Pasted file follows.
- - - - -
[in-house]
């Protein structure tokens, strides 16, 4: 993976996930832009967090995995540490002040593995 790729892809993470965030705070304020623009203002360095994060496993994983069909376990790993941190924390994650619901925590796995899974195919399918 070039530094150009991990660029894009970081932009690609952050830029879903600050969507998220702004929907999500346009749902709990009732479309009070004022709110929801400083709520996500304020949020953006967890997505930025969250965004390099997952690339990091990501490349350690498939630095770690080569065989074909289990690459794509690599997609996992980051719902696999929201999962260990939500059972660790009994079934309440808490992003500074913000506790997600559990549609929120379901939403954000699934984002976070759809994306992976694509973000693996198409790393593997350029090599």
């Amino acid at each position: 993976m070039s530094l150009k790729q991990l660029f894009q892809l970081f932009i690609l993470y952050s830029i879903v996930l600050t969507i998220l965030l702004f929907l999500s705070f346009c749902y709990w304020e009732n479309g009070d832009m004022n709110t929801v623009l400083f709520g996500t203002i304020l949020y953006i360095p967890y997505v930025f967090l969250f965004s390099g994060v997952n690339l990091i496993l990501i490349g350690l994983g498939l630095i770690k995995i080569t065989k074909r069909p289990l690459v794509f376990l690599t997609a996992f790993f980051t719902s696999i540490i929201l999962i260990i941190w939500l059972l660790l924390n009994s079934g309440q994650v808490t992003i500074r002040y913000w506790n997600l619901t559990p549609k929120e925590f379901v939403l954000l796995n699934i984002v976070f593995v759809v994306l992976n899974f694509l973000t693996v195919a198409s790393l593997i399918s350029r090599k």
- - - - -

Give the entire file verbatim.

[in-house]
């Protein structure tokens, strides 16, 4: 993976996930832009967090995995540490002040593995 790729892809993470965030705070304020623009203002360095994060496993994983069909376990790993941190924390994650619901925590796995899974195919399918 070039530094150009991990660029894009970081932009690609952050830029879903600050969507998220702004929907999500346009749902709990009732479309009070004022709110929801400083709520996500304020949020953006967890997505930025969250965004390099997952690339990091990501490349350690498939630095770690080569065989074909289990690459794509690599997609996992980051719902696999929201999962260990939500059972660790009994079934309440808490992003500074913000506790997600559990549609929120379901939403954000699934984002976070759809994306992976694509973000693996198409790393593997350029090599």
């Amino acid at each position: 993976m070039s530094l150009k790729q991990l660029f894009q892809l970081f932009i690609l993470y952050s830029i879903v996930l600050t969507i998220l965030l702004f929907l999500s705070f346009c749902y709990w304020e009732n479309g009070d832009m004022n709110t929801v623009l400083f709520g996500t203002i304020l949020y953006i360095p967890y997505v930025f967090l969250f965004s390099g994060v997952n690339l990091i496993l990501i490349g350690l994983g498939l630095i770690k995995i080569t065989k074909r069909p289990l690459v794509f376990l690599t997609a996992f790993f980051t719902s696999i540490i929201l999962i260990i941190w939500l059972l660790l924390n009994s079934g309440q994650v808490t992003i500074r002040y913000w506790n997600l619901t559990p549609k929120e925590f379901v939403l954000l796995n699934i984002v976070f593995v759809v994306l992976n899974f694509l973000t693996v195919a198409s790393l593997i399918s350029r090599k």